• require AI companies to prioritise safety, and to demonstrate their systems cannot cause harm. This includes using "safety cases" (used for other safety-critical technologies such as aviation) which shifts the burden for demonstrating safety to AI developers.
  • implement mitigation standards commensurate to the risk-levels posed by AI systems. An urgent priority is to set in place policies that automatically trigger when AI hits certain capability milestones. If AI advances rapidly, strict requirements automatically take effect, but if progress slows, the requirements relax accordingly.

According to the authors, for exceptionally capable future AI systems, governments must be prepared to take the lead in regulation. This includes licensing the development of these systems, restricting their autonomy in key societal roles, halting their development and deployment in response to worrying capabilities, mandating access controls, and requiring information security measures robust to state-level hackers, until adequate protections are ready.

AI impacts could be catastrophic

AI is already making rapid progress in critical domains such as hacking, social manipulation, and strategic planning, and may soon pose unprecedented control challenges. To advance undesirable goals, AI systems could gain human trust, acquire resources, and influence key decision-makers. To avoid human intervention, they could be capable of copying their algorithms across global server networks. Large-scale cybercrime, social manipulation, and other harms could escalate rapidly. In open conflict, AI systems could autonomously deploy a variety of weapons, including biological ones. Consequently, there is a very real chance that unchecked AI advancement could culminate in a large-scale loss of life and the biosphere, and the marginalization or extinction of humanity.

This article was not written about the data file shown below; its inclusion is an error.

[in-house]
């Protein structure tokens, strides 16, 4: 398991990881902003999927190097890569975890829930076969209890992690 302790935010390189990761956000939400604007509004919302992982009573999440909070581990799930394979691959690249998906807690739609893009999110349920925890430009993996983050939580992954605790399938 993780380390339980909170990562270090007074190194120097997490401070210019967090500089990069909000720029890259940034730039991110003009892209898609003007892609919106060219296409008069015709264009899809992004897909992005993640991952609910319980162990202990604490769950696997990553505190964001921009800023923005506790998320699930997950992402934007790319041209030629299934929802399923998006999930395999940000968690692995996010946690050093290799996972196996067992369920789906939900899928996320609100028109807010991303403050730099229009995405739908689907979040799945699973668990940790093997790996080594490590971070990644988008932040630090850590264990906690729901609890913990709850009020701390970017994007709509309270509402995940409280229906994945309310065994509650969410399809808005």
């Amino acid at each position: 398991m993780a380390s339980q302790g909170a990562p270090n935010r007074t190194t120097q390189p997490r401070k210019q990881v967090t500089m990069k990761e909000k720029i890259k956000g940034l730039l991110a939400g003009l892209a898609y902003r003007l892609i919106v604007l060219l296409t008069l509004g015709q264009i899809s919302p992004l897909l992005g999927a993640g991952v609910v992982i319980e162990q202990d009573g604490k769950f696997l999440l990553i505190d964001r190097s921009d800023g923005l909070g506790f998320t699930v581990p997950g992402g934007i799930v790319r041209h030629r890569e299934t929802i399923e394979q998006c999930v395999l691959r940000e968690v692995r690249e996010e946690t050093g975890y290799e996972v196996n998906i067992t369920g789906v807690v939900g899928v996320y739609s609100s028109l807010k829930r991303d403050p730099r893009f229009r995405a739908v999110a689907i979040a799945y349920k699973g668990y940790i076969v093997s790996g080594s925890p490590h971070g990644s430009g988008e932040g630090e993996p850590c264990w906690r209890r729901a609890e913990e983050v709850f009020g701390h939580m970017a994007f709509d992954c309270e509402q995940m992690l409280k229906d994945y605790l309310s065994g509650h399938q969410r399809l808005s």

Stuart Russell OBE, Professor of Computer Science at the University of California at Berkeley and an author of the world's standard textbook on AI, says: "This is a consensus paper by leading experts, and it calls for strict regulation by governments, not voluntary codes of conduct written by industry. It's time to get serious about advanced AI systems. These are not toys. Increasing their capabilities before we understand how to make them safe is utterly reckless. Companies will complain that it's too hard to satisfy regulations -- that "regulation stifles innovation." That's ridiculous. There are more regulations on sandwich shops than there are on AI companies."


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Materials provided by University of Oxford. Note: Content may be edited for style and length.


Journal Reference:

  1. Yoshua Bengio, Geoffrey Hinton, Andrew Yao, Dawn Song, Pieter Abbeel, Trevor Darrell, Yuval Noah Harari, Ya-Qin Zhang, Lan Xue, Shai Shalev-Shwartz, Gillian Hadfield, Jeff Clune, Tegan Maharaj, Frank Hutter, Atılım Güneş Baydin, Sheila McIlraith, Qiqi Gao, Ashwin Acharya, David Krueger, Anca Dragan, Philip Torr, Stuart Russell, Daniel Kahneman, Jan Brauner, Sören Mindermann. Managing extreme AI risks amid rapid progress. Science, 2024; DOI: 10.1126/science.adn0117

Cite This Page:

University of Oxford. "World leaders still need to wake up to AI risks." ScienceDaily. ScienceDaily, 20 May 2024. <www.sciencedaily.com/releases/2024/05/240520155517.htm>.
University of Oxford. (2024, May 20). World leaders still need to wake up to AI risks. ScienceDaily. Retrieved June 14, 2024 from www.sciencedaily.com/releases/2024/05/240520155517.htm
University of Oxford. "World leaders still need to wake up to AI risks." ScienceDaily. www.sciencedaily.com/releases/2024/05/240520155517.htm (accessed June 14, 2024).